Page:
Professor of biology Doug Bruce and colleagues from the U.S. have approached the desert with a life question of their own: how are desert green algae able to survive and even regenerate in places of severe drought? The answer is important for understanding how crops and other plants will cope in a world that’s becoming increasingly warmer and more prone to drought.

The research team hopes to determine how desert green algae has evolved genetically to protect its ability to undergo photosynthesis under very dry, or desiccated, conditions.

Given that agriculture is the number one consumptive use of water in both Canada and globally, and with warming temperatures globally—understanding how the desert algae has evolved genetically, could have applications for growing food.

The researchers explained that desert green algae live in “desert crusts” on the ground’s surface that contain a host of microorganisms. These crusts stabilize desert soils, increase water filtration and add nutrients to the soil.

Normally, plants need water to undergo photosynthesis, a process in which the plant converts sunlight and carbon into sugars used for energy. If deprived of water for a certain amount of time, plants may still look green but are unable to complete the process of photosynthesis, and over a longer period of time, the plant eventually dies.

Bruce said, “If you took a piece of lettuce and you dried it out completely and put it in the sun, it would bleach out. In no time, the pigments would be destroyed; photosynthesis would be over. You can pour water over it to bring it back to life, but it’s not going to happen. But, desert green algae has this trick of protecting themselves, so they can survive desiccation and then in the presence of water, come back to pretty-much instantly do photosynthesis.”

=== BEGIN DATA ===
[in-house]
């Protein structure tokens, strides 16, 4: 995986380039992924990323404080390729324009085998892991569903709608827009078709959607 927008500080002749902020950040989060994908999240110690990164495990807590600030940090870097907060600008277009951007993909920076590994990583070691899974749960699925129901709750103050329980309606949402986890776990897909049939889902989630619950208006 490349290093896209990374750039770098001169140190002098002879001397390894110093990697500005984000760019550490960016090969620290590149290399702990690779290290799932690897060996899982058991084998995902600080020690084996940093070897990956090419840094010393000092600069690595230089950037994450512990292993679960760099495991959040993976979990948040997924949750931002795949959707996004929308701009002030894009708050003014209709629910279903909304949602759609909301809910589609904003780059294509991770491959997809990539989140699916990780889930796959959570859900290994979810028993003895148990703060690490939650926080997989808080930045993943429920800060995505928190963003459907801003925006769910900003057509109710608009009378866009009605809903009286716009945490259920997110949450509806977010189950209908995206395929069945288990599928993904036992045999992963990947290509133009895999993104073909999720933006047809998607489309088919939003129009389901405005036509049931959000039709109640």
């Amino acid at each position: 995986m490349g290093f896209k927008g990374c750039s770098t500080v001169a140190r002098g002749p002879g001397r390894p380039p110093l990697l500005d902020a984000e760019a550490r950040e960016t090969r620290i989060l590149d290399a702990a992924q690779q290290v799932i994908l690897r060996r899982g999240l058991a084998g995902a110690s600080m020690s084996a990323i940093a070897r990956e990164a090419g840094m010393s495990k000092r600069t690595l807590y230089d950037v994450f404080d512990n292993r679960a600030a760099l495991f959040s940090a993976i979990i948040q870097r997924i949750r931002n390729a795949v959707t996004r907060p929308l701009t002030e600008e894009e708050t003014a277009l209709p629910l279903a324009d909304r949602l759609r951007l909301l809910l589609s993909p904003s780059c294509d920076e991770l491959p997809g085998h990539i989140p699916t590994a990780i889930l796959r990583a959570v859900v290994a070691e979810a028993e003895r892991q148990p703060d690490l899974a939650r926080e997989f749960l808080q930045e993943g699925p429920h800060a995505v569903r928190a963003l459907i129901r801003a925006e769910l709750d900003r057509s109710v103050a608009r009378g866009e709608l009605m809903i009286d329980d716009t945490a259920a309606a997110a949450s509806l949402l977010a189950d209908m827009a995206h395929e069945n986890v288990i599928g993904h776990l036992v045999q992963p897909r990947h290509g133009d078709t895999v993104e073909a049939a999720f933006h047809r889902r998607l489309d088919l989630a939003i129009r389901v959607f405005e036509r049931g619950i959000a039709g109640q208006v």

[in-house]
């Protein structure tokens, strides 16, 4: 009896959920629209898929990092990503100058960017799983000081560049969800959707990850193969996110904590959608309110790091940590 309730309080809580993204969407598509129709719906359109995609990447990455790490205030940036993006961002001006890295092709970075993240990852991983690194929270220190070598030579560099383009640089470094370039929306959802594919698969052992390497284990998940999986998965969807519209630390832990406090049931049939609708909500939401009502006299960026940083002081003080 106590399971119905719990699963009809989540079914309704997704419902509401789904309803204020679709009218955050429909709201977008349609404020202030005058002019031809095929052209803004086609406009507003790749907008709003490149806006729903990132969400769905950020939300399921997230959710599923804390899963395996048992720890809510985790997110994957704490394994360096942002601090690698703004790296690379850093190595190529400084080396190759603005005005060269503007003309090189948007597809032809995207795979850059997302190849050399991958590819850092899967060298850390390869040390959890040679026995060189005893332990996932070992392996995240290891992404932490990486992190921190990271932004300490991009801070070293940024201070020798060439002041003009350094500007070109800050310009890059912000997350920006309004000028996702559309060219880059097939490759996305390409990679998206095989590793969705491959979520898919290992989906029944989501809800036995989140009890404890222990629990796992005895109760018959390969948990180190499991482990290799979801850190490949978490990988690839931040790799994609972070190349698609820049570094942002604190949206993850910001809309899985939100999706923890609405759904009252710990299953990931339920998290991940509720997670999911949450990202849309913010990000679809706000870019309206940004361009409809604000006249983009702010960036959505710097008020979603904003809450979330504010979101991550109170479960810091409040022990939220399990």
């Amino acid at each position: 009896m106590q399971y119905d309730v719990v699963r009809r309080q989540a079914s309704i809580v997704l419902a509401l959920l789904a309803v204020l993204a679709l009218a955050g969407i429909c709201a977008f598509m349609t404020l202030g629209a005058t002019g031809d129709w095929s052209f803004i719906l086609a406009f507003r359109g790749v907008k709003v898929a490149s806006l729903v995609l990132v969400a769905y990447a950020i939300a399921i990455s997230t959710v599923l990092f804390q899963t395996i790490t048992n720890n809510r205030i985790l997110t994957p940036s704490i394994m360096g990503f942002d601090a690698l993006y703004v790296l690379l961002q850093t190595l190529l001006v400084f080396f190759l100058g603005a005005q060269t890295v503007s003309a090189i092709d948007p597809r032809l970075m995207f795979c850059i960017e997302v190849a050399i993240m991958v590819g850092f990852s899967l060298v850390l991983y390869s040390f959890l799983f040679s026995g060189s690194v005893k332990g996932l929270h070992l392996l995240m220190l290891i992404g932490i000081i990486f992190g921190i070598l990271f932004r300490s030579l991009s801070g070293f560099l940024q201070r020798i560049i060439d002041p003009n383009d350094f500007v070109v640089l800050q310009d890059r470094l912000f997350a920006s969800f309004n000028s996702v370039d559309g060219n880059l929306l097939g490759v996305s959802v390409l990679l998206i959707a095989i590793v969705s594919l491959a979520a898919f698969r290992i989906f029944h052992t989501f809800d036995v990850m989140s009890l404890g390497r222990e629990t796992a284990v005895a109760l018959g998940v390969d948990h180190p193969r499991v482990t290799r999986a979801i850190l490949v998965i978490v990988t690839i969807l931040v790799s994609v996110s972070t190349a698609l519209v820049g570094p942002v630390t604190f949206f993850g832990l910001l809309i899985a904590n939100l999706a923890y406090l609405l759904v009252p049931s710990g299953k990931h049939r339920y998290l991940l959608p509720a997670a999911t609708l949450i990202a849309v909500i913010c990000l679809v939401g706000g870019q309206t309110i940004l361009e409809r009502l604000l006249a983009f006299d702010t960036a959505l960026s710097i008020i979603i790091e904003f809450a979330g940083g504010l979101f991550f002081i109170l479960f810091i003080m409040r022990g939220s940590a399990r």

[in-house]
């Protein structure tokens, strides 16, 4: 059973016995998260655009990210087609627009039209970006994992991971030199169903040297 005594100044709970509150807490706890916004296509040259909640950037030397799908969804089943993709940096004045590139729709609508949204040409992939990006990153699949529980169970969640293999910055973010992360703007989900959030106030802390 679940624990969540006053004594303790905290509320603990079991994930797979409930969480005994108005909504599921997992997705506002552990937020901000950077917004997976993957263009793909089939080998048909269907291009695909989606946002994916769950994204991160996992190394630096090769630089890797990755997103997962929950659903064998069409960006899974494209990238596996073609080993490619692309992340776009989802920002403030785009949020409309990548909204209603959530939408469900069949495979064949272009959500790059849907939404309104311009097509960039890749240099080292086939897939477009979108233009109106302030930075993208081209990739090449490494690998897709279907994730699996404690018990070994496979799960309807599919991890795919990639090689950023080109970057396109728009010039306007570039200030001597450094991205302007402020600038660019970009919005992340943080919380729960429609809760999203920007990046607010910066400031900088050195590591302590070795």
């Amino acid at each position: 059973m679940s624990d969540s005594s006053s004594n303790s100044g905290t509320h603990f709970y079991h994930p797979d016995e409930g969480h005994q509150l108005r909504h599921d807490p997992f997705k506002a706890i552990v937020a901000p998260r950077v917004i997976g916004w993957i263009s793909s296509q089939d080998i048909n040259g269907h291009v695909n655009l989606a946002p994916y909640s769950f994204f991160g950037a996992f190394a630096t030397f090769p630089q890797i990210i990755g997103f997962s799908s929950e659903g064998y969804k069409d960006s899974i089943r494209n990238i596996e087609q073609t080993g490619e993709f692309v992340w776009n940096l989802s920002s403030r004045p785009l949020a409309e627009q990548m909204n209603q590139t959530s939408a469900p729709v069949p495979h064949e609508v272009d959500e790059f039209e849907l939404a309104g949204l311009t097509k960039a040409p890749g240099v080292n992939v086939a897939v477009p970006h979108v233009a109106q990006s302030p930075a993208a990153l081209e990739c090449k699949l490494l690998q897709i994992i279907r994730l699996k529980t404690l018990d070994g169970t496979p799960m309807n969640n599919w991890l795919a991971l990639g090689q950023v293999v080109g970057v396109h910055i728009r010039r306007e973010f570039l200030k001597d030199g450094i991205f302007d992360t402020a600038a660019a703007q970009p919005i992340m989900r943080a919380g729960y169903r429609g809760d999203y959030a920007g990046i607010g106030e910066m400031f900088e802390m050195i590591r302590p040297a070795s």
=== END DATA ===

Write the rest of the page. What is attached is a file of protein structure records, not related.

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Scientists believe that these terrestrial plants evolved from a single green algal ancestor that came from the water and was able to successfully thrive on land.

But certain types of algae such as desert green algae did not come from that same ancestor and evolved independently of what was to become plants. Bruce and his colleagues are looking at similarities and differences in the traits of terrestrial plants and green algae.

“One of the aspects of this would be to try to determine if these other lines of green algae that have now shown the ability to withstand desiccation and see what they may have that our crop plants have long, long, since lost or never had at all,” he said.

“Is there a way, then, to think about making crop plants potentially more desiccation-tolerant or at least be able to have some more drought resistance?”

Photo credit: Dr. Zoe Cardon, The Ecosystems Center, Marine Biological Laboratory, Woods Hole, MA
Photo credit: Dr. Zoe Cardon, The Ecosystems Center, Marine Biological Laboratory, Woods Hole, MA
Photo of several algae isolated from desert microbiotic crusts in the southwestern U.S. These two algae were isolated from crust at the Sevilleta in New Mexico, and Canyonlands National Park in Utah as part of a National Science Foundation-funded biotic survey project conducted by Dr. Louise Lewis (University of Connecticut) and colleagues over a decade ago.

 

 

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